How Did Maya Angelou Became A Civil Rights Activist

Maya Angelou is well-known for her acclaimed autobiographies and her impressive poetry. However, many might not know what motivated her to become an influential civil rights activist. In the aftermath of World War II and the emergence of the civil rights movement, Angelou was exposed to the harsh realities of racism and decided to take her talents and experiences to contribute to the movement.

Born in Missouri in 1928, Angelou’s formative years were spent in a blend of poverty and stability. Growing up in the Jim Crow South taught her many lessons about racism, experiences that influenced her decision to become a civil rights activist. After graduating from high school, Angelou attended San Francisco University on scholarship, where she was exposed to a wider range of ideas about activism. As a student, she joined the Harlem Writers Club. There, she engaged with other students and budding authors to discuss the civil rights movement.

The Harlem Writers Club made a big impact on Angelou’s thinking, and soon she found herself involved in civil rights protests against the Vietnam War and in favor of desegregation. At the same time, she was focusing on her writing and poetry. Her work during these early years in the civil rights movement helped her focus her political energies and bolster her influence in civil rights circles.

Angelou also worked as a journalist, travelling to some of the key locations of the civil rights movement. In 1963, she worked as a consultant for a film about Martin Luther King, Jr., and in 1965, she organized voter registration drives among African-Americans. In 1967, Angelou moved to Egypt to work with a Peace Corps, writing and producing plays that highlighted the civil rights movement and the issues of racial inequality in the U.S.

Throughout the 1960s and beyond, Angelou’s work continued to reflect her commitment to the civil rights movement. She wrote more books, was a part of the NAACP (National Association for the Advancement of Colored People), and a prominent speaker at civil rights rallies. Her writings and speeches, in addition to her activism, helped put the struggle of African-Americans at the forefront of American consciousness.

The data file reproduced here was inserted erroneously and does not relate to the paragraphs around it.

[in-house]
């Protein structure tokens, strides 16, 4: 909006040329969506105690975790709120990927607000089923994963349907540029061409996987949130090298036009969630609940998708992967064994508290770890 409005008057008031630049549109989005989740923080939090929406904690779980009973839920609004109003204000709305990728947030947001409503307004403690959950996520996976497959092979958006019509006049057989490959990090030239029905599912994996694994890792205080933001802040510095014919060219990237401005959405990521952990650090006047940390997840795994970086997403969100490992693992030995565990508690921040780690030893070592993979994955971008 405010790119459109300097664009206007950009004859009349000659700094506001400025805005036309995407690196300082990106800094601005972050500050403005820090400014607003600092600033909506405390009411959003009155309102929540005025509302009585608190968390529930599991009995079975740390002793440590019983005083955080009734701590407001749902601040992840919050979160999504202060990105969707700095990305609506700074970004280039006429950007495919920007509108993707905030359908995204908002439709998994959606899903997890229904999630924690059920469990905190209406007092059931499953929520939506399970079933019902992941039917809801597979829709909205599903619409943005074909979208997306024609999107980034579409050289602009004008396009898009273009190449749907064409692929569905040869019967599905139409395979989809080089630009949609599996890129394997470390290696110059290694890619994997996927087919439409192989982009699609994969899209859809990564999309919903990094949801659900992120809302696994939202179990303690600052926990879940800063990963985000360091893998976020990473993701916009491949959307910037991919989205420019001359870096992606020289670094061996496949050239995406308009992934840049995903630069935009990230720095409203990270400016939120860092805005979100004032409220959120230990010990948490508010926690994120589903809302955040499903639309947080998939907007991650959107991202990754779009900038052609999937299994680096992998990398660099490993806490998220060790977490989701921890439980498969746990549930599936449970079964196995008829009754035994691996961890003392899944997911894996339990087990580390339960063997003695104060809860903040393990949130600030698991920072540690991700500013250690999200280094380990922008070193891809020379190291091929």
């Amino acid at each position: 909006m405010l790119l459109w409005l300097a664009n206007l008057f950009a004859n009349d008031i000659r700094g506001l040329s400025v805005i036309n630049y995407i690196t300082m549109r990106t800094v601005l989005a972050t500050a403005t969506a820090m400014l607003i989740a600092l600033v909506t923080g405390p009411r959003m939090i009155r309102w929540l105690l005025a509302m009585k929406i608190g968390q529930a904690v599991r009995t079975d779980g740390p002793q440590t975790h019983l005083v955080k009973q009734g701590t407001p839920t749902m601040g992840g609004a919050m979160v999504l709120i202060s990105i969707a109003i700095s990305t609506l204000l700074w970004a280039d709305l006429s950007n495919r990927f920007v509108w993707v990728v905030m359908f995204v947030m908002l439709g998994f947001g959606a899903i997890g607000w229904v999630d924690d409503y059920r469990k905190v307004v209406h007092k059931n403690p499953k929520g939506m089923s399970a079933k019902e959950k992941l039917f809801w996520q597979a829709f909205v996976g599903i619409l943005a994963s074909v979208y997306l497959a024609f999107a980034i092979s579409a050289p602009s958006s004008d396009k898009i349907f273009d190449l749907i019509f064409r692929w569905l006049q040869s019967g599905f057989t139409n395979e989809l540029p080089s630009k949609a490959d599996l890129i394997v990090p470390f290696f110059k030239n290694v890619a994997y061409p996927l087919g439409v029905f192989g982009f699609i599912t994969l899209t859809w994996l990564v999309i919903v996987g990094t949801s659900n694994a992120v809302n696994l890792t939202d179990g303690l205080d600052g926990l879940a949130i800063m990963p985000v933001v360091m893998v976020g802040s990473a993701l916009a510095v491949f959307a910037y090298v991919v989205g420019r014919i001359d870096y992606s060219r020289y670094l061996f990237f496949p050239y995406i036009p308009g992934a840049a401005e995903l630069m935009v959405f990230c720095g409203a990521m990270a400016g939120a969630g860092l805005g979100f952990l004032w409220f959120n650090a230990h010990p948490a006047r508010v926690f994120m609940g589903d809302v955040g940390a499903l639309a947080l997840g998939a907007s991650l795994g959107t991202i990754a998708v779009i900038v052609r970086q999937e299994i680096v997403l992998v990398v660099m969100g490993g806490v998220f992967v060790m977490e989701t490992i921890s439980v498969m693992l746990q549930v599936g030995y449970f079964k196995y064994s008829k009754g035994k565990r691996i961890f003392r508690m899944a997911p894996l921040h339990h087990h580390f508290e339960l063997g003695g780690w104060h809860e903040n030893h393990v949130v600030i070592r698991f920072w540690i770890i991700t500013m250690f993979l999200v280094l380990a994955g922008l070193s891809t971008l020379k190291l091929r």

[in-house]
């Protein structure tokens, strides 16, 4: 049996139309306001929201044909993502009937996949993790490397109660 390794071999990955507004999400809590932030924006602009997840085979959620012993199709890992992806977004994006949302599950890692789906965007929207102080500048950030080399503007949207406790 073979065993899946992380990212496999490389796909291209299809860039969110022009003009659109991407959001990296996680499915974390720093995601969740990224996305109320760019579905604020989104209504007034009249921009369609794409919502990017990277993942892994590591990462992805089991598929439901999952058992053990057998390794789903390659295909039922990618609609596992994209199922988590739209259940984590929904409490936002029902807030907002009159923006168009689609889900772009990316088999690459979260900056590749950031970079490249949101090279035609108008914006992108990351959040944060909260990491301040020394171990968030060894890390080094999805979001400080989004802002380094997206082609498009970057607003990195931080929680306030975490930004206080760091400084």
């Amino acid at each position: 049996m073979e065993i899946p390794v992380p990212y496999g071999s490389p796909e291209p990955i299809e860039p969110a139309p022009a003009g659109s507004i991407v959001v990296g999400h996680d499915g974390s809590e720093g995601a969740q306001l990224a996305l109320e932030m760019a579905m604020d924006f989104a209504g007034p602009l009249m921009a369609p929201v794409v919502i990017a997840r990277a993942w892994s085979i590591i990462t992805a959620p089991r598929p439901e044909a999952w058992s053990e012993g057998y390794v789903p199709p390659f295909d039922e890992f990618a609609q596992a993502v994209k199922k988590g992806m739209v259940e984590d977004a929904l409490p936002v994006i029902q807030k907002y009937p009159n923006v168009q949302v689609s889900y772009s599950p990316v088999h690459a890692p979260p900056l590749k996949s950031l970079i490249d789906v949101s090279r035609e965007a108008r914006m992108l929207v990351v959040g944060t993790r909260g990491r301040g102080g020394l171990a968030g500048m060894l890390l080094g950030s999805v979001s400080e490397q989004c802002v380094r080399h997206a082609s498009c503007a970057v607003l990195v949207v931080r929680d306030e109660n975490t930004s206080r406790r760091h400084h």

Angelou’s influence extended beyond the civil rights movement, but her commitment to the struggle for racial justice and equality has made a lasting impression. Her career as a civil rights activist was as diverse and inspiring as her writing, and her legacy lives on through her powerful words.

Early Life

Maya Angelou was born in St. Louis, Missouri and grew up in the Jim Crow South. This meant she experienced racism from a young age, and this experience had a lasting impact on her views. After graduating from high school, Angelou had the opportunity to attend San Francisco State University on a scholarship. During this time, she was exposed to a variety of ideas about activism, and her activism began to take shape as she joined the Harlem Writers Club.

Her experience in the Harlem Writers Club opened her eyes to the possibilities of political action, and soon she moved beyond the literary and was participating in protests against the Vietnam war, and in favor of desegregation. Her involvement in the civil rights movement opened up many more opportunities for Angelou.

Moreover, the knowledge and understanding she gained about the Jim Crow South informed her writing for the rest of her life. Her personal reflections and observations about racism were translated into stories that encouraged readers to share in her experience, and to view racism for the wrong that it was.

Angelou’s commitment to the civil rights movement was further developed when she moved to Cairo in 1967 to work with a Peace Corps. During this period, she wrote and produced plays that highlighted the civil rights movement and the fight against racial inequality in the US.

In this early period of her activism, Angelou learned the power of her words and of her art when it came to the civil rights movement. Her works served as both a commentary and a rallying cry, and she became an important voice of the movement.

Journalism and NAACP